How to Optimize PostgreSQL Performance with VACUUM, ANALYZE, and REINDEX
January 2, 2019
If you have your application running on a PostgreSQL database, there are some commands that can be run to PostgreSQL database performance optimization. Three of these will be introduced in this article: VACUUM, ANALYZE, and REINDEX.
In the default PostgreSQL configuration, the AUTOVACUUM daemon is enabled and all required configuration parameters are set as needed. The daemon will run VACUUM and ANALYZE at regular intervals. If you have the damon enabled, these commands can be run to supplement the daemon's work. To confirm whether the autovacuum daemon is running on UNIX, you can check the processlist
On UNIX or Windows, you can find the status of autovacuum in the pg_settings database with the query below:
The VACUUM command will reclaim space still used by data that had been updated. In PostgreSQL, updated key-value tuples are not removed from the tables when rows are changed, so the VACUUM command should be run occasionally to do this.
VACUUM can be run on its own, or with ANALYZE.
In the examples below, [tablename] is optional. Without a table specified, VACUUM will be run on available tables in the current schema that the user has access to.
Plain VACUUM: Frees up space for re-use
Full VACUUM: Locks the database table, and reclaims more space than a plain VACUUM
Full VACUUM and ANALYZE: Performs a Full VACUUM and gathers new statistics on query executions paths using ANALYZE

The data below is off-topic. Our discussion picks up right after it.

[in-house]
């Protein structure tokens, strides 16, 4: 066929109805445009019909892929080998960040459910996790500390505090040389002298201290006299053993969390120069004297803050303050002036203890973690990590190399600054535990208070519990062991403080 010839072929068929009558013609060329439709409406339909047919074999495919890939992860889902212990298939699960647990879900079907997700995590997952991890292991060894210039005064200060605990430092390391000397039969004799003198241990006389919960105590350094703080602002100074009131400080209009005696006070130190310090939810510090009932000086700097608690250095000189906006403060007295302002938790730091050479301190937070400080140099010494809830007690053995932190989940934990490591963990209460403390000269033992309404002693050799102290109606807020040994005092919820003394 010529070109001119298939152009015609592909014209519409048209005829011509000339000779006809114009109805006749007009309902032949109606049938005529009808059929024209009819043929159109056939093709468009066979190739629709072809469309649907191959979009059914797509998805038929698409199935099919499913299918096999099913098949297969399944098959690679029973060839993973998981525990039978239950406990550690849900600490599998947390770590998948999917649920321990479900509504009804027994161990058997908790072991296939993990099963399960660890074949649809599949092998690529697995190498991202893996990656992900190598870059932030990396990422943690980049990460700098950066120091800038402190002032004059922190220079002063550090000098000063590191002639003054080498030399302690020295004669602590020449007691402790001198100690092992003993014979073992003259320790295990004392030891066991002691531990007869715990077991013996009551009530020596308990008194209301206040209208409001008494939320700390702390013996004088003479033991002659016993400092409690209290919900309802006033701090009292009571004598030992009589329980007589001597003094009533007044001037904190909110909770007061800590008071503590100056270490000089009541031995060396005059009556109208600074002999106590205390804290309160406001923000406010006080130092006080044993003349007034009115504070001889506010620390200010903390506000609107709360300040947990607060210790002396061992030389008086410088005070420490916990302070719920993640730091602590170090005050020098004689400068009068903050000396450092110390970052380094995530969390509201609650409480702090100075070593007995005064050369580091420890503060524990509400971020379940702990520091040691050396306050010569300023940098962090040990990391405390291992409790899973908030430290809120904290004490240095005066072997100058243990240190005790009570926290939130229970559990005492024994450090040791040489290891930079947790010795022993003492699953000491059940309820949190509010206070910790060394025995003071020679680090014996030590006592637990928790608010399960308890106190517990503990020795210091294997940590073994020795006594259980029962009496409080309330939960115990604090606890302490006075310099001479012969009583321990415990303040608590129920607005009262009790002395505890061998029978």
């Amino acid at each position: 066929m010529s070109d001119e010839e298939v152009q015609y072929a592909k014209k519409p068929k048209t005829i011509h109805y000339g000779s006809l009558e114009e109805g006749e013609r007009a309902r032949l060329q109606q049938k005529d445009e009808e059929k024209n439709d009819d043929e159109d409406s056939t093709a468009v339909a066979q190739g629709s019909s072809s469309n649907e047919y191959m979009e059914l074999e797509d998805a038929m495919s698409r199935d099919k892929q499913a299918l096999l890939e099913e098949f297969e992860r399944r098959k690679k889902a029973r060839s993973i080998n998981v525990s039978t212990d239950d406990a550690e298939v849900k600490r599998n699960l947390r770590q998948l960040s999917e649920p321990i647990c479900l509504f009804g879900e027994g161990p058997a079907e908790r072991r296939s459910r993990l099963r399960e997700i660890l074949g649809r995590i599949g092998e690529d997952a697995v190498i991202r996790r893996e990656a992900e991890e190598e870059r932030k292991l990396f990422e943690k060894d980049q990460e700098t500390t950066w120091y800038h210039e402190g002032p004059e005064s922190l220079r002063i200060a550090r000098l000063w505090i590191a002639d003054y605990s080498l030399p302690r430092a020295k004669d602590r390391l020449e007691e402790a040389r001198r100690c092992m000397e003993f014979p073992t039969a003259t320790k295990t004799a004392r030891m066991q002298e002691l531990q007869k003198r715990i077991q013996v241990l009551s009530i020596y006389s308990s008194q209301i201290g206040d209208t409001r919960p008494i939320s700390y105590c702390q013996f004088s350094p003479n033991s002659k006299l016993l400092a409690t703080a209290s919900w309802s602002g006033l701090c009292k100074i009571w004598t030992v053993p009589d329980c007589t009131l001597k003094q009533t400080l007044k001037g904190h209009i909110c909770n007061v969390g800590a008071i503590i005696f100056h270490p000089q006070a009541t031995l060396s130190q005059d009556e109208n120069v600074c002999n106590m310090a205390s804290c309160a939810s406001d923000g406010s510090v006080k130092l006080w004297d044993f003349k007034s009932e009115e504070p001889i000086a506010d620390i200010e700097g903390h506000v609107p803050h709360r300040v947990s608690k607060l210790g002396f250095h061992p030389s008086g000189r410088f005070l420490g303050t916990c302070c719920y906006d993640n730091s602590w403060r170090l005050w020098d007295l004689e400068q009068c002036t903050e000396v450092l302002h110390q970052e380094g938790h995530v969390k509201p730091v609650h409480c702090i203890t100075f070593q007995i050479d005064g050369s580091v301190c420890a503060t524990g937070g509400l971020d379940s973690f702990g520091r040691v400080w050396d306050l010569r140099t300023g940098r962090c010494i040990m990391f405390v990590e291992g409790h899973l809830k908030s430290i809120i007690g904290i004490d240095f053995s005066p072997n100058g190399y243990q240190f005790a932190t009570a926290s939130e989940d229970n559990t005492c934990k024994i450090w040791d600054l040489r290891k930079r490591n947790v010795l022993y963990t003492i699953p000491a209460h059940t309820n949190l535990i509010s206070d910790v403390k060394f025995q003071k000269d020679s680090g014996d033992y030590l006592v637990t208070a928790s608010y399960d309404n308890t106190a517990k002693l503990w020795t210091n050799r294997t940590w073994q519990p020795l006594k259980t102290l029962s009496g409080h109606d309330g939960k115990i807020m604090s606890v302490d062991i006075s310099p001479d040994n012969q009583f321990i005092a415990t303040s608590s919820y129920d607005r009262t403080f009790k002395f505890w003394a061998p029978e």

Verbose Full VACUUM and ANALYZE: Same as #3, but with verbose progress output
ANALYZE gathers statistics for the query planner to create the most efficient query execution paths. Per PostgreSQL documentation, accurate statistics will help the planner to choose the most appropriate query plan, and thereby improve the speed of query processing.
In the example below, [tablename] is optional. Without a table specified, ANALYZE will be run on available tables in the current schema that the user has access to.
The REINDEX command rebuilds one or more indices, replacing the previous version of the index. REINDEX can be used in many scenarios, including the following (from Postgres documentation):
An index has become corrupted, and no longer contains valid data. Although in theory this should never happen, in practice indexes can become corrupted due to software bugs or hardware failures. REINDEX provides a recovery method.
An index has become "bloated", that is it contains many empty or nearly-empty pages. This can occur with B-tree indexes in PostgreSQL under certain uncommon access patterns. REINDEX provides a way to reduce the space consumption of the index by writing a new version of the index without the dead pages.
You have altered a storage parameter (such as fillfactor) for an index, and wish to ensure that the change has taken full effect.
An index build with the CONCURRENTLY option failed, leaving an "invalid" index. Such indexes are useless but it can be convenient to use REINDEX to rebuild them. Note that REINDEX will not perform a concurrent build. To build the index without interfering with production you should drop the index and reissue the CREATE INDEX CONCURRENTLY command.
Any of these can be forced by adding the keyword FORCE after the command
Recreate a single index, myindex:
Recreate all indices in a table, mytable:
Recreate all indices in schema public:
Recreate all indices in database postgres:
Recreate all indices on system catalogs in database postgres: